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Your personal financial questions – Can I avoid taxes for my children when selling an apartment?

Your personal financial questions – Can I avoid taxes for my children when selling an apartment?

QI bought an apartment in 2012 with my redundancy money for €150,000. I am 70 years old, retired with a private pension, and now I am considering selling it for around €260,000. I have paid for my own house and have adult children. What Capital Gains Tax (CGT) would I have to pay on the gain? Is there a way I can give my two kids each half of the winnings and not have to pay CBT?

a Capital gains tax is paid on any capital gain realized when you dispose of an asset. In your case, the tax is the difference between the sale proceeds and the purchase price, according to Taxback.com director Marian Ryan.

The first €1,270 of each realized profit is exempt from tax. The current rate of the CGT is 33 pcs. So the calculation is easy, Ms. Ryan said. It is $260,000 minus $150,000, minus $1,270 at 33 pcs.

There are a number of schemes that can reduce the bill. In your case, the primary residence exemption may apply if the property has been used as a primary residence for a specified period of ownership. Or the seven-year exemption may apply.

Passing the profits on to your children will not eliminate the capital gains tax owed. Rather, they are subject to capital acquisition tax (CAT) on the donation of money.

Tax-free thresholds are lifetime thresholds

Most likely, CAT is eliminated by, firstly, the annual gift exemption of $3,000 and secondly by the tax-free threshold each of your children has below the group A threshold of $335,000.

These tax-free thresholds are lifetime thresholds, so any gifts or inheritances previously received must be added up. If property passes to the children on your death, no CGT is due. However, CAT does apply. If they later dispose of the house, CGT is liable again.

Q My boss does not offer an occupational pension scheme. I am a single mother. Although I’ve worked for my employer for the past 10 years, between my rent and the cost of raising three kids, I don’t make enough to make it worth opening a personal pension. However, automatic enrollment (AE) would make a retirement worthwhile because I would have the benefit of employer and state contributions. However, it seems that the allowed contributions under LR are very small in the first years. Can I, or my employer, pay more?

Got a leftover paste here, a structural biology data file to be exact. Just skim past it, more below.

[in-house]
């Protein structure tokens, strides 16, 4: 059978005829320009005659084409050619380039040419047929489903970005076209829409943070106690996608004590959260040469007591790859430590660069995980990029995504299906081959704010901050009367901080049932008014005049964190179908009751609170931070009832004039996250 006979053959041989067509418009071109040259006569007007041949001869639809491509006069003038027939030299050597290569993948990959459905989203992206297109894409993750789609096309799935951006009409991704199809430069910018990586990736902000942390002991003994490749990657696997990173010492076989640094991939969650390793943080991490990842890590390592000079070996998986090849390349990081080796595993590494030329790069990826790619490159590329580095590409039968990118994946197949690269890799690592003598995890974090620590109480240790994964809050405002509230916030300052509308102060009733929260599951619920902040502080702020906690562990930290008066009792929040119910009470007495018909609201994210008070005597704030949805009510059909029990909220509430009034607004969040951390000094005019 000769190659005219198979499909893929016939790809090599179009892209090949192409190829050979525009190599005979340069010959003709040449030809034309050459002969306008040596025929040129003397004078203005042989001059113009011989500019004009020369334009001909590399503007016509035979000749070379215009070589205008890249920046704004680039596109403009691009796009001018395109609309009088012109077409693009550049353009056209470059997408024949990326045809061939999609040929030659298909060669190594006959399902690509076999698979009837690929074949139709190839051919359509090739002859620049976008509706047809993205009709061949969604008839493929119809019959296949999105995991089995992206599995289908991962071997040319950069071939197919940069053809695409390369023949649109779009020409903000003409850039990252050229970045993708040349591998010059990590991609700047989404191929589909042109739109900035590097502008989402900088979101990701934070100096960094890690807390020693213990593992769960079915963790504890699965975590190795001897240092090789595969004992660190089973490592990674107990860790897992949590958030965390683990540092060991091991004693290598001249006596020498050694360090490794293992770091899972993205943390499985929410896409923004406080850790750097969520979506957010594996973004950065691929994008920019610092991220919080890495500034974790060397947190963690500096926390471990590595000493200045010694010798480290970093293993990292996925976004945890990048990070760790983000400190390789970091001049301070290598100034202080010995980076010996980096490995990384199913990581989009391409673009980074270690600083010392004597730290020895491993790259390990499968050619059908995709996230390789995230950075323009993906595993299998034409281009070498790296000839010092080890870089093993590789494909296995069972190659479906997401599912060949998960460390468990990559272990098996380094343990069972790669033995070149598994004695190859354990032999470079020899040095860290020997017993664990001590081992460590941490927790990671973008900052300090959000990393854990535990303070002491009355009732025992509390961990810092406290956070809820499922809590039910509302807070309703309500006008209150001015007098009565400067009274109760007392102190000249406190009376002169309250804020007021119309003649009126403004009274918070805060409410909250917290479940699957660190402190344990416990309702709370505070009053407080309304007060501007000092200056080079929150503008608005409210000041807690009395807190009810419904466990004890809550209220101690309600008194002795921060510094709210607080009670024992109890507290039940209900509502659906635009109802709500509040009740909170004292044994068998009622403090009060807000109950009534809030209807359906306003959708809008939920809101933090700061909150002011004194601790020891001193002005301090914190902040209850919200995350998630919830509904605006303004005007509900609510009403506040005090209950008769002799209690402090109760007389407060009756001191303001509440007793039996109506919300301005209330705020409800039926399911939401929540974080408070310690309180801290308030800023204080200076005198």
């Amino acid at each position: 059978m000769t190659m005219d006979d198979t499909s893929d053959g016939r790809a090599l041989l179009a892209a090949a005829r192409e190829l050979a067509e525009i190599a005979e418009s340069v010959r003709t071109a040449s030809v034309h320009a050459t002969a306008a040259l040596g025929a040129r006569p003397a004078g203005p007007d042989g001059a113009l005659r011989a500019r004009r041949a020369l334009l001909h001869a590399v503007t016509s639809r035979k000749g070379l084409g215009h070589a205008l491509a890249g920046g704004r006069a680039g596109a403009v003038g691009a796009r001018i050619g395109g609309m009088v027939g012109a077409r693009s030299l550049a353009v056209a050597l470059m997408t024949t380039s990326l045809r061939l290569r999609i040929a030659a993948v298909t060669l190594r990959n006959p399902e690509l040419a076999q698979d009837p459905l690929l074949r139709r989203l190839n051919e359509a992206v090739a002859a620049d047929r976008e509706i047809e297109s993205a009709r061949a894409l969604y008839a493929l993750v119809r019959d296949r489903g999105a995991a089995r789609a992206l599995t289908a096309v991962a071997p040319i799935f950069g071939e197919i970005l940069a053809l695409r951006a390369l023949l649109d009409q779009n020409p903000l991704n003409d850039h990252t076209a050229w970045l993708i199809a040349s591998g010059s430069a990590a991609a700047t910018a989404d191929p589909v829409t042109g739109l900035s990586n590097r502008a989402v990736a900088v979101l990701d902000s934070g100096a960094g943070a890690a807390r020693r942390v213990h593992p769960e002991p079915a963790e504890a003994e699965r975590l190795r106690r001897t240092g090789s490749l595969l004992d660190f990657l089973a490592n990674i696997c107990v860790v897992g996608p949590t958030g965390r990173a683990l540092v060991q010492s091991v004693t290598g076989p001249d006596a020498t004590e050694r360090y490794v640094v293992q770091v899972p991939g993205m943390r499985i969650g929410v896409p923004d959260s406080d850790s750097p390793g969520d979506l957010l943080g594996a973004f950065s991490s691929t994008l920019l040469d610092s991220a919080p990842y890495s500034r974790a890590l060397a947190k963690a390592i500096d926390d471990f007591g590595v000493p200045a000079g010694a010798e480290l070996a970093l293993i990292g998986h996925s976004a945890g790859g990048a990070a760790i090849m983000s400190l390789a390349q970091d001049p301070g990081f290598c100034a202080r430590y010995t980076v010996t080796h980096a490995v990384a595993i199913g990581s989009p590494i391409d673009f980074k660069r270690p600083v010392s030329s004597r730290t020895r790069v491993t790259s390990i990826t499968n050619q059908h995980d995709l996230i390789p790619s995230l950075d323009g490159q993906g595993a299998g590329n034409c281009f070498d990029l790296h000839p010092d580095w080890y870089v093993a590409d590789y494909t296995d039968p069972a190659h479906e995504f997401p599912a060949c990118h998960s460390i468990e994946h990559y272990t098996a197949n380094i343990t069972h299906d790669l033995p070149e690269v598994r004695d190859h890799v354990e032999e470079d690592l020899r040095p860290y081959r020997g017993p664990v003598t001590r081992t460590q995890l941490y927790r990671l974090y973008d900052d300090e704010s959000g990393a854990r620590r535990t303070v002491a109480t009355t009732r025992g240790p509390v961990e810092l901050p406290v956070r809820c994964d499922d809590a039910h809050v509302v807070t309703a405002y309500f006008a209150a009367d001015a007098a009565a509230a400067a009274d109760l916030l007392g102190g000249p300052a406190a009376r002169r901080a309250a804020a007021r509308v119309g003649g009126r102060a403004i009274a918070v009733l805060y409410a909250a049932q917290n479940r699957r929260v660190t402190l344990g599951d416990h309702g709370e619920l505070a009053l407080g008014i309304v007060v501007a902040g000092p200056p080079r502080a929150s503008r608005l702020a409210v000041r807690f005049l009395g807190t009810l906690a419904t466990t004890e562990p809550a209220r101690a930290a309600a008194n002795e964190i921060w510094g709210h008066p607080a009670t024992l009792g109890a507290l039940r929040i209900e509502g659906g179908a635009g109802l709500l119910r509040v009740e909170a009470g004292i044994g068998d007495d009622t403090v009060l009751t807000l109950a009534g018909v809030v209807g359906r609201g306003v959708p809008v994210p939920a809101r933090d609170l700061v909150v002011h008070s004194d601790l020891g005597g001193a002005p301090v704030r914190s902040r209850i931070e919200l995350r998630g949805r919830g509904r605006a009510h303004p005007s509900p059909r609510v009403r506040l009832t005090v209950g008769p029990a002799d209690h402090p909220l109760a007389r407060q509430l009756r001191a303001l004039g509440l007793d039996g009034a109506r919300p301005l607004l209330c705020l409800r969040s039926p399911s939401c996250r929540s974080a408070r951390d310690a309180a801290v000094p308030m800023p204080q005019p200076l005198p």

a The government has set a target for the automatic enrollment (AE) scheme to start in 2024.

Under the proposed scheme, employee and employer contributions will be capped at 1.5 percent of earnings for the first three years, while the state’s contribution will be capped at 0.5 percent, according to Glenn Gaughran, chief of business development at the Independent Trustee Company. .

This brings the total allowable contributions in the first three years to 3.5 percent of your earnings, which is low, he said.

The contributions of the employee and the employer are limited to 1.5 percent of the income for the first three years

The current auto-enrollment plans do not seem to allow for any flexibility with regard to the amounts that can be contributed to the scheme, Mr Gaughran said.

Q I’m going to travel Europe for six months and I’m taking my car. My car insurance does not cover foreign travel for more than 90 days during a 12 month policy period. My policy is due to renew next month, but so far I have not been able to find an insurer that offers comprehensive cover for my time in Europe. What should I do?

a According to Billy Shannon of Aviva Insurance Ireland, all EU countries comply with the EU’s First Motor Insurance Directive, which states that any insurance policy issued in the EU must provide the minimum insurance cover required by law in any other EU country.

Most insurers offer full policy cover for a certain period of time (30 or 31 days) in the EU and after that the rules may vary from insurer to insurer.

Some will reduce cover to the minimum insurance cover required by law in the EU country being visited (usually only third party cover), while others allow an extension of full cover.

Most insurers offer full policy cover for a certain period of time

However, they may charge an additional premium for this and the length of the renewal may vary from insurer to insurer, Mr Shannon said. He said you should discuss the issue with your insurer.

Your existing insurer may be willing to review your case on an individual basis. You can also use an insurance broker who advises you and has access to a variety of insurance products from different markets.urance companies.

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